Despite the global recession, historic unemployment and massive corporate budget cuts, U.S. project managers are largely optimistic about their salaries in 2010, according to data from the Project Management Institute’s (PMI) recently released 2009 Project Management Salary Survey.
Two-thirds (67 percent) of project management professionals in the U.S. expect their salaries to improve in 2010. Only 4 percent think their salaries will decrease this year, while 29 percent see stagnating wages in their future.
During the worst of the global recession, between fall 2008 and fall 2009, American project managers who managed to hold onto their jobs didn’t fare too poorly, compared to professionals in other fields: 53 percent earned a raise (though most raises amounted to between 1 percent and 3 percent of their salaries), 34 percent went through a salary freeze, and 14 percent experienced a pay cut.
The median base salary for a project management professional in the U.S. is $100,000. Three-fourths of survey respondents earn more than $84,000 per year, and one-fourth of survey respondents take home an annual base salary of more than $120,000.
PMI’s salary survey also reveals what project management professionals earn according to a variety of variables, including:
- their title
- educational background
- whether they hold a PMP certification (and how long they’ve held it)
- the department they work in
- their industry
- the type of project they work on (e.g. construction, IT, R&D)
- the average size of their project team and budget
Here’s a look at how project managers’ salaries fare along each of those criteria.
Salary by Title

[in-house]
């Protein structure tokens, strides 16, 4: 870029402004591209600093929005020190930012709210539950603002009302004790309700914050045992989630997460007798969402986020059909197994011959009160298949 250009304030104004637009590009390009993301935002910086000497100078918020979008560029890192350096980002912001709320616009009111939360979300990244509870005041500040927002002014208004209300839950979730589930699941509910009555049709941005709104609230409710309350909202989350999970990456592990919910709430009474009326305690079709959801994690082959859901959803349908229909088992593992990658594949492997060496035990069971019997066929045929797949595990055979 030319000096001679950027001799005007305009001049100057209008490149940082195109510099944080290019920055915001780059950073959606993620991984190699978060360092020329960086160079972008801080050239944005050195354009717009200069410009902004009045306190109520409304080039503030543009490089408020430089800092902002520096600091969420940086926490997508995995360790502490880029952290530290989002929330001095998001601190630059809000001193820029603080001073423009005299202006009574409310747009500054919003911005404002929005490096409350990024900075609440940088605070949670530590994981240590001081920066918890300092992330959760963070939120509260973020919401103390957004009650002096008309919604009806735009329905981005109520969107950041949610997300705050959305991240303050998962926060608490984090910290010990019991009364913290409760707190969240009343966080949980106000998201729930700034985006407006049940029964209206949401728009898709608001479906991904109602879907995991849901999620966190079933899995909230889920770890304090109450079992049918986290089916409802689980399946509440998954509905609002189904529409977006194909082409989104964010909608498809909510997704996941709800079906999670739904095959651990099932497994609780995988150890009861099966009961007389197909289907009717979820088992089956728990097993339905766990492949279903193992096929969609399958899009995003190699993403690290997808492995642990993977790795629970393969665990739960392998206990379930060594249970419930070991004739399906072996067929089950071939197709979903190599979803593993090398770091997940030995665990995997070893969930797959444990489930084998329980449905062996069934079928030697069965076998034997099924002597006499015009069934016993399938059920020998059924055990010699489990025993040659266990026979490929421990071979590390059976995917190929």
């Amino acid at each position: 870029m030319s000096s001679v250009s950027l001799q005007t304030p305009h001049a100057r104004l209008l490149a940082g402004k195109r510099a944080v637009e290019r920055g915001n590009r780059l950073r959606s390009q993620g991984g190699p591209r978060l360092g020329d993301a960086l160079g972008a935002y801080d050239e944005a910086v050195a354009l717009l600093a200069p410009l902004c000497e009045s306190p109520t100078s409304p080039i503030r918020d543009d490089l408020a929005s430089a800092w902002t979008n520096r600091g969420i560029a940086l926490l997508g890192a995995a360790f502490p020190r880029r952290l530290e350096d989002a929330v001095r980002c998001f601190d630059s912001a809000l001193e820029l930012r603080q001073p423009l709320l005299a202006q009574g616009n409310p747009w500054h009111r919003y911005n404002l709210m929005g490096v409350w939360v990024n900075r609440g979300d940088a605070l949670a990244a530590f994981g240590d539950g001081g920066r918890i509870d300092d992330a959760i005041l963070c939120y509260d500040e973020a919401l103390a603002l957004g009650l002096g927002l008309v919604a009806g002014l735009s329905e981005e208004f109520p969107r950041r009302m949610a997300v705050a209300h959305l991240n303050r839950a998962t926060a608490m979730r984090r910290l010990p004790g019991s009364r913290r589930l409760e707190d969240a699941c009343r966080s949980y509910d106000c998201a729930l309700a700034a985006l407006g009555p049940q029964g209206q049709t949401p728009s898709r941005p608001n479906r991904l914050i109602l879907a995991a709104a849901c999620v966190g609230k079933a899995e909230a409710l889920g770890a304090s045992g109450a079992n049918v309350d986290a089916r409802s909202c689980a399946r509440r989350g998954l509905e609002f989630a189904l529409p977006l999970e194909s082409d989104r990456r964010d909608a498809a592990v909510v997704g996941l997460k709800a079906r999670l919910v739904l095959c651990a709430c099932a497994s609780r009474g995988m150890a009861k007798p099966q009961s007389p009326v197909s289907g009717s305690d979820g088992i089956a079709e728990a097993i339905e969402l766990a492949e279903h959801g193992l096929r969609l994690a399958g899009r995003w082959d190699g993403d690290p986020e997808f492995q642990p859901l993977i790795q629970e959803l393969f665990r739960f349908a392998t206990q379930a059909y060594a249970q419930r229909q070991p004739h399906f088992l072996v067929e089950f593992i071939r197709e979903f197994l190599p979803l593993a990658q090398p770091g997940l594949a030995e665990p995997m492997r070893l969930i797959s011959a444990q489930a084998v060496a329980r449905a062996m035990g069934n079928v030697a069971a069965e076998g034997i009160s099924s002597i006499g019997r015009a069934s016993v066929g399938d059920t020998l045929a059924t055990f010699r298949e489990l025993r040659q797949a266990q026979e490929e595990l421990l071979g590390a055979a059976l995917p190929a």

Project managers’ salaries are, not surprisingly, a function of their rank inside their organizations as well as their level of experience. Thus, entry-level project managers earn the least (the median salary for a project management specialist in the U.S. is $85,000), while directors of project management earn the most, with a median annual salary of $123,000. Project management consultants also do well: Their median salary is $105,000. The medians for other project management titles include:
Project Manager I: $84,000
Project Manager II: $90,000
Project Manager III: $99,000
Program Manager: $110,000
Portfolio Manager: $117,000
Salary by Educational Background
Just as title and experience positively influence a project management professional’s salary, so too does their level of education. Project managers with Master’s degrees and PhDs earn more than project managers who hold Bachelor’s degrees. Here are the median salaries for project management professionals according to their highest level of education:
High School Degree: $88,000
Some College or Associate’s Degree: $90,000
Bachelor’s Degree: $98,000
Master’s Degree: $105,000
Doctoral Degree: $114,000
Salary by Certification
Survey data shows that the longer project management professionals hold PMI’s PMP certification, the higher their salaries. Consider the median salaries of project management professionals according to how long they’ve held a PMP:
Less than 1 year: $86,000
1 to 5 years: $100,000
5 to 10 years: $108,206
10 to 20 years: $118,000